The Temple of Sobek and Haroesis at Kom Ombo

Day Tour from Aswan to Edfu and Kom Ombo

The ancient city of Pa-Sabek, which literally translates to “the domain of Sobek,” is topped by the ruins of the Temple of Sobek and Haroesis in Aswan. The house of worship is unique because it honors two distinct god families: the family of Horus the Elder, also known as Haroesis, and the family of Sabek, the god with crocodile-like heads. Two courts, two colonnades, two hypostyle halls, and two sanctuaries are housed on the temple’s two sides, which are perfectly symmetrical. Crocodile floats were prevalent in the temple grounds and nearby riverbanks of ancient Egypt.
Because Sobek, the god of fertility and protection from the dangers of the Nile, was frequently associated with Set, Horus’s adversary whose allies transformed into crocodiles to avoid retribution, the unusual pairing of the two major gods follows. The temple appears to have developed its own theology by combining universalist and local liturgies.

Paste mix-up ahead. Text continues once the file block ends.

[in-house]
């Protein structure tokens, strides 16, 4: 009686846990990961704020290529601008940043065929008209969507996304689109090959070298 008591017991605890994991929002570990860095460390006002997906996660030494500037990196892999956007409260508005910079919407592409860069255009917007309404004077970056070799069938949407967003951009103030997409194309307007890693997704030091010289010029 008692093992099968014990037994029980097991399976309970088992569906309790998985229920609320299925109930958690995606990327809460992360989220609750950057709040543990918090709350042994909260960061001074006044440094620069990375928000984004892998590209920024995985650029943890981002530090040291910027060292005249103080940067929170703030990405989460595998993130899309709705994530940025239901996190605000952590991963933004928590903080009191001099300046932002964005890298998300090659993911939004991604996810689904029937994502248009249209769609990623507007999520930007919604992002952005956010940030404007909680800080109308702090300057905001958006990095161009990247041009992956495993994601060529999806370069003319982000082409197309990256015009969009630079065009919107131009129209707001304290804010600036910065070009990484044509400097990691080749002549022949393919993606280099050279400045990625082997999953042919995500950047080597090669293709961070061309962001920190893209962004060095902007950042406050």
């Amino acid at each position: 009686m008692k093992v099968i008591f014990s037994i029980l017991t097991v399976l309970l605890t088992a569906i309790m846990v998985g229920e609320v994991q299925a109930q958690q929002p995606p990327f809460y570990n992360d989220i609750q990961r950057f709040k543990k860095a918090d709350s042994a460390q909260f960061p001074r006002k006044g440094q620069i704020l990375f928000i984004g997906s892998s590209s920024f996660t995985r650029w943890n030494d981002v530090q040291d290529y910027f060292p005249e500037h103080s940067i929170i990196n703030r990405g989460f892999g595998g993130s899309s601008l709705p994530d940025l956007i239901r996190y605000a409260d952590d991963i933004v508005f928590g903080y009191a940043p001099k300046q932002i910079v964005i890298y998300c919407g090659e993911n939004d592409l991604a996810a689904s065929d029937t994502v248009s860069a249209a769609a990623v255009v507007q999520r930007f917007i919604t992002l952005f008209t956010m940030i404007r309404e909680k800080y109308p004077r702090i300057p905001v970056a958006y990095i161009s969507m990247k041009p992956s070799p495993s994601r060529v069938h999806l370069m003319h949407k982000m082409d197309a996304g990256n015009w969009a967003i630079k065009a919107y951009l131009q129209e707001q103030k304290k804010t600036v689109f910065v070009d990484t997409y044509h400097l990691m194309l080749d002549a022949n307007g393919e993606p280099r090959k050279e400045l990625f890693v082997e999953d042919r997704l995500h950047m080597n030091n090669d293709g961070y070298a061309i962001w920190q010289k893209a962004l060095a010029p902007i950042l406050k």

The impressive outer hypostyle hall, which has fifteen thick columns topped with floral designs and winged sun discs, is the temple’s main draw. There are also carvings of ritual and surgical instruments used to treat the sick at the site. Additionally, Haroesis was regarded as a healing god. Board games are thought to have been played by visitors while they waited for treatment in the temple’s hallways. The temple’s age, the bending of the Nile, and construction workers looking for stones have all left behind a lot of its remains.
The sandstone structure was first built by Ptolemy VI, a pharaoh, between 180 and 145 BC. Construction continued until Ptolemy XIII, who ruled from 47 to 44 BC. Shards from the First Intermediate Period, which lasted from 2181 to 2055 BC, were found on the grounds, indicating that the site is much older. There is also evidence of Roman influence, such as a forecourt built by Augustus and preserved images of Tiberius, the emperor. A large collection of enormous mummified crocodiles found in the area are on display in a nearby museum, which opened in recent times.
Even though significant finds have been reported all around the temple, excavation of the once-powerful city of Pa-Sabek still needs to be done, and there are bound to be additional artifacts from the past just below the surface.